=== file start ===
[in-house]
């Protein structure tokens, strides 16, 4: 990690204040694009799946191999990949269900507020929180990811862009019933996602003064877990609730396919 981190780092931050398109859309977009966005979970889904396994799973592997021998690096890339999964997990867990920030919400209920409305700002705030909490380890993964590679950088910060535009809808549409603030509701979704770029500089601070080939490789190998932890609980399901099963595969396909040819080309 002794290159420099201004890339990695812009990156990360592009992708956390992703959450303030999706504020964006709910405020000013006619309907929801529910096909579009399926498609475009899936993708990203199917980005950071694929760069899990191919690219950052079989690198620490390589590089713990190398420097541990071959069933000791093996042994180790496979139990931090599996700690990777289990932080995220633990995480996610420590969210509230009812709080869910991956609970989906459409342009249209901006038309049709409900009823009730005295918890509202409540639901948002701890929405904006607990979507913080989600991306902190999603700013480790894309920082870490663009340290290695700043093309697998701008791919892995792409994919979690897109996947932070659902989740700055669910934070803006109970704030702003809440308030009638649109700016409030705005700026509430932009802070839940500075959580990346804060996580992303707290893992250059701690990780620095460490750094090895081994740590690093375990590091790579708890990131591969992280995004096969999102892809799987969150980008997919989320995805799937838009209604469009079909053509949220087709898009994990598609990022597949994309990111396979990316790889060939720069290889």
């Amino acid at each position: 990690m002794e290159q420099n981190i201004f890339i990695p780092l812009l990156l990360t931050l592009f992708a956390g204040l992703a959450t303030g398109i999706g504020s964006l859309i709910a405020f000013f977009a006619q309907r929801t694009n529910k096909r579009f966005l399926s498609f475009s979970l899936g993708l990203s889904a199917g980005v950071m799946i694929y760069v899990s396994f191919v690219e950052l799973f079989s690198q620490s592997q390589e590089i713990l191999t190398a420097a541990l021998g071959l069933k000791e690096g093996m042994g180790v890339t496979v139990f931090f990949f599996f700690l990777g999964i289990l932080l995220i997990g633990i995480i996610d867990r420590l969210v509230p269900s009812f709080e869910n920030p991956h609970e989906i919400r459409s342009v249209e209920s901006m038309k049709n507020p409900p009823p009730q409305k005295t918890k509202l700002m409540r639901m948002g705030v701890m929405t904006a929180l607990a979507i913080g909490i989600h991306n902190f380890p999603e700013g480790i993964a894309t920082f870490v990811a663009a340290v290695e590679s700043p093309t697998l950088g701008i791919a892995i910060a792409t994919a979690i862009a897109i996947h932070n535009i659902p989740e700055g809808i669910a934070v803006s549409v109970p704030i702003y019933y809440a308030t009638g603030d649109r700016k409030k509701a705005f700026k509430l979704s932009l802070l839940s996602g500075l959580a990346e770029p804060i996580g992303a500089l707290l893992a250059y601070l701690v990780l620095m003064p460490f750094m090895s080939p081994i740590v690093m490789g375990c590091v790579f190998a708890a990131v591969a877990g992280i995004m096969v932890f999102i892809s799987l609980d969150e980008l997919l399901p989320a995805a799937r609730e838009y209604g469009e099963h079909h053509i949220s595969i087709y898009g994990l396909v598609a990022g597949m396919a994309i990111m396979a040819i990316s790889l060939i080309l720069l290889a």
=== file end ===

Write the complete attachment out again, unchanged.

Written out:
[in-house]
């Protein structure tokens, strides 16, 4: 990690204040694009799946191999990949269900507020929180990811862009019933996602003064877990609730396919 981190780092931050398109859309977009966005979970889904396994799973592997021998690096890339999964997990867990920030919400209920409305700002705030909490380890993964590679950088910060535009809808549409603030509701979704770029500089601070080939490789190998932890609980399901099963595969396909040819080309 002794290159420099201004890339990695812009990156990360592009992708956390992703959450303030999706504020964006709910405020000013006619309907929801529910096909579009399926498609475009899936993708990203199917980005950071694929760069899990191919690219950052079989690198620490390589590089713990190398420097541990071959069933000791093996042994180790496979139990931090599996700690990777289990932080995220633990995480996610420590969210509230009812709080869910991956609970989906459409342009249209901006038309049709409900009823009730005295918890509202409540639901948002701890929405904006607990979507913080989600991306902190999603700013480790894309920082870490663009340290290695700043093309697998701008791919892995792409994919979690897109996947932070659902989740700055669910934070803006109970704030702003809440308030009638649109700016409030705005700026509430932009802070839940500075959580990346804060996580992303707290893992250059701690990780620095460490750094090895081994740590690093375990590091790579708890990131591969992280995004096969999102892809799987969150980008997919989320995805799937838009209604469009079909053509949220087709898009994990598609990022597949994309990111396979990316790889060939720069290889």
């Amino acid at each position: 990690m002794e290159q420099n981190i201004f890339i990695p780092l812009l990156l990360t931050l592009f992708a956390g204040l992703a959450t303030g398109i999706g504020s964006l859309i709910a405020f000013f977009a006619q309907r929801t694009n529910k096909r579009f966005l399926s498609f475009s979970l899936g993708l990203s889904a199917g980005v950071m799946i694929y760069v899990s396994f191919v690219e950052l799973f079989s690198q620490s592997q390589e590089i713990l191999t190398a420097a541990l021998g071959l069933k000791e690096g093996m042994g180790v890339t496979v139990f931090f990949f599996f700690l990777g999964i289990l932080l995220i997990g633990i995480i996610d867990r420590l969210v509230p269900s009812f709080e869910n920030p991956h609970e989906i919400r459409s342009v249209e209920s901006m038309k049709n507020p409900p009823p009730q409305k005295t918890k509202l700002m409540r639901m948002g705030v701890m929405t904006a929180l607990a979507i913080g909490i989600h991306n902190f380890p999603e700013g480790i993964a894309t920082f870490v990811a663009a340290v290695e590679s700043p093309t697998l950088g701008i791919a892995i910060a792409t994919a979690i862009a897109i996947h932070n535009i659902p989740e700055g809808i669910a934070v803006s549409v109970p704030i702003y019933y809440a308030t009638g603030d649109r700016k409030k509701a705005f700026k509430l979704s932009l802070l839940s996602g500075l959580a990346e770029p804060i996580g992303a500089l707290l893992a250059y601070l701690v990780l620095m003064p460490f750094m090895s080939p081994i740590v690093m490789g375990c590091v790579f190998a708890a990131v591969a877990g992280i995004m096969v932890f999102i892809s799987l609980d969150e980008l997919l399901p989320a995805a799937r609730e838009y209604g469009e099963h079909h053509i949220s595969i087709y898009g994990l396909v598609a990022g597949m396919a994309i990111m396979a040819i990316s790889l060939i080309l720069l290889a």